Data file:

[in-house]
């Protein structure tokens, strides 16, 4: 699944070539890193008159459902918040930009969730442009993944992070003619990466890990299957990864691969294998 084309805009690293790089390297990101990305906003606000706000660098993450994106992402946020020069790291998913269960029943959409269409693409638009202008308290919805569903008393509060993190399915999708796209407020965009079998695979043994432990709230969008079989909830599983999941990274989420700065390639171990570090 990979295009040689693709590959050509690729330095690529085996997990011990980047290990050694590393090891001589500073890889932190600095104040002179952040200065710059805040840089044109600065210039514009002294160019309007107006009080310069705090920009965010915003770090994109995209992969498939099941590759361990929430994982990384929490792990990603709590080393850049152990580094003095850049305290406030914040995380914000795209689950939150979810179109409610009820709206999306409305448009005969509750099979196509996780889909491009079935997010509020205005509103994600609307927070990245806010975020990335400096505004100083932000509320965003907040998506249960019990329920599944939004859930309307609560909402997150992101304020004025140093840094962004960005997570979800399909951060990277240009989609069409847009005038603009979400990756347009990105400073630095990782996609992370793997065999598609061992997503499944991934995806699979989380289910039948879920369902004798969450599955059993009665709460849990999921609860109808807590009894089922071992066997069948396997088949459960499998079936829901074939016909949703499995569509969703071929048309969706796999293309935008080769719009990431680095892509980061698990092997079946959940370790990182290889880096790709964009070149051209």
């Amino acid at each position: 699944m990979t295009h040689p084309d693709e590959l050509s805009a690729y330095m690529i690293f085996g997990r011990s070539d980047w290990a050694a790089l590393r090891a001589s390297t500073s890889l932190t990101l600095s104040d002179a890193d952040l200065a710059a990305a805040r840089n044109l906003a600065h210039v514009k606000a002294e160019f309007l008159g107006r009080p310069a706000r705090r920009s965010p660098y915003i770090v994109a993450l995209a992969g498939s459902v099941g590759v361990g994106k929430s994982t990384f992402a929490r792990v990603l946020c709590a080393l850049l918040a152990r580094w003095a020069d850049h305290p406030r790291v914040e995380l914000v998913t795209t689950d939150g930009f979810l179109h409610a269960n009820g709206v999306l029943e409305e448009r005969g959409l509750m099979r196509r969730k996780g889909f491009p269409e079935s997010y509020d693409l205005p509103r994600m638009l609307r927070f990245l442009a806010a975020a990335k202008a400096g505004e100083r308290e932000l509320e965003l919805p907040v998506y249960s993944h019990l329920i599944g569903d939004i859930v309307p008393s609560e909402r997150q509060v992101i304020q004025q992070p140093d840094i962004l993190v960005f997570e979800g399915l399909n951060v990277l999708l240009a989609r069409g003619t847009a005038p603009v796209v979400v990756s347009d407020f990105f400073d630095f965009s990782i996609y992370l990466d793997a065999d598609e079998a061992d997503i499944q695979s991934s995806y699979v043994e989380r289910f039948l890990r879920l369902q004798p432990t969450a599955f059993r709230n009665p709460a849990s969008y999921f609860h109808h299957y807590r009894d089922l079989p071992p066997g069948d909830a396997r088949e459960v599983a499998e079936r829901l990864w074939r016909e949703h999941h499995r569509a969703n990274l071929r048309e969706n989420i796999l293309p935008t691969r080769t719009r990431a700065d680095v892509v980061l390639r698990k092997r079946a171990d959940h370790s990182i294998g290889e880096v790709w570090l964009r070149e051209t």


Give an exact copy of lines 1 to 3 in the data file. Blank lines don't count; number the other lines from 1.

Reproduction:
[in-house]
């Protein structure tokens, strides 16, 4: 699944070539890193008159459902918040930009969730442009993944992070003619990466890990299957990864691969294998 084309805009690293790089390297990101990305906003606000706000660098993450994106992402946020020069790291998913269960029943959409269409693409638009202008308290919805569903008393509060993190399915999708796209407020965009079998695979043994432990709230969008079989909830599983999941990274989420700065390639171990570090 990979295009040689693709590959050509690729330095690529085996997990011990980047290990050694590393090891001589500073890889932190600095104040002179952040200065710059805040840089044109600065210039514009002294160019309007107006009080310069705090920009965010915003770090994109995209992969498939099941590759361990929430994982990384929490792990990603709590080393850049152990580094003095850049305290406030914040995380914000795209689950939150979810179109409610009820709206999306409305448009005969509750099979196509996780889909491009079935997010509020205005509103994600609307927070990245806010975020990335400096505004100083932000509320965003907040998506249960019990329920599944939004859930309307609560909402997150992101304020004025140093840094962004960005997570979800399909951060990277240009989609069409847009005038603009979400990756347009990105400073630095990782996609992370793997065999598609061992997503499944991934995806699979989380289910039948879920369902004798969450599955059993009665709460849990999921609860109808807590009894089922071992066997069948396997088949459960499998079936829901074939016909949703499995569509969703071929048309969706796999293309935008080769719009990431680095892509980061698990092997079946959940370790990182290889880096790709964009070149051209």
């Amino acid at each position: 699944m990979t295009h040689p084309d693709e590959l050509s805009a690729y330095m690529i690293f085996g997990r011990s070539d980047w290990a050694a790089l590393r090891a001589s390297t500073s890889l932190t990101l600095s104040d002179a890193d952040l200065a710059a990305a805040r840089n044109l906003a600065h210039v514009k606000a002294e160019f309007l008159g107006r009080p310069a706000r705090r920009s965010p660098y915003i770090v994109a993450l995209a992969g498939s459902v099941g590759v361990g994106k929430s994982t990384f992402a929490r792990v990603l946020c709590a080393l850049l918040a152990r580094w003095a020069d850049h305290p406030r790291v914040e995380l914000v998913t795209t689950d939150g930009f979810l179109h409610a269960n009820g709206v999306l029943e409305e448009r005969g959409l509750m099979r196509r969730k996780g889909f491009p269409e079935s997010y509020d693409l205005p509103r994600m638009l609307r927070f990245l442009a806010a975020a990335k202008a400096g505004e100083r308290e932000l509320e965003l919805p907040v998506y249960s993944h019990l329920i599944g569903d939004i859930v309307p008393s609560e909402r997150q509060v992101i304020q004025q992070p140093d840094i962004l993190v960005f997570e979800g399915l399909n951060v990277l999708l240009a989609r069409g003619t847009a005038p603009v796209v979400v990756s347009d407020f990105f400073d630095f965009s990782i996609y992370l990466d793997a065999d598609e079998a061992d997503i499944q695979s991934s995806y699979v043994e989380r289910f039948l890990r879920l369902q004798p432990t969450a599955f059993r709230n009665p709460a849990s969008y999921f609860h109808h299957y807590r009894d089922l079989p071992p066997g069948d909830a396997r088949e459960v599983a499998e079936r829901l990864w074939r016909e949703h999941h499995r569509a969703n990274l071929r048309e969706n989420i796999l293309p935008t691969r080769t719009r990431a700065d680095v892509v980061l390639r698990k092997r079946a171990d959940h370790s990182i294998g290889e880096v790709w570090l964009r070149e051209t």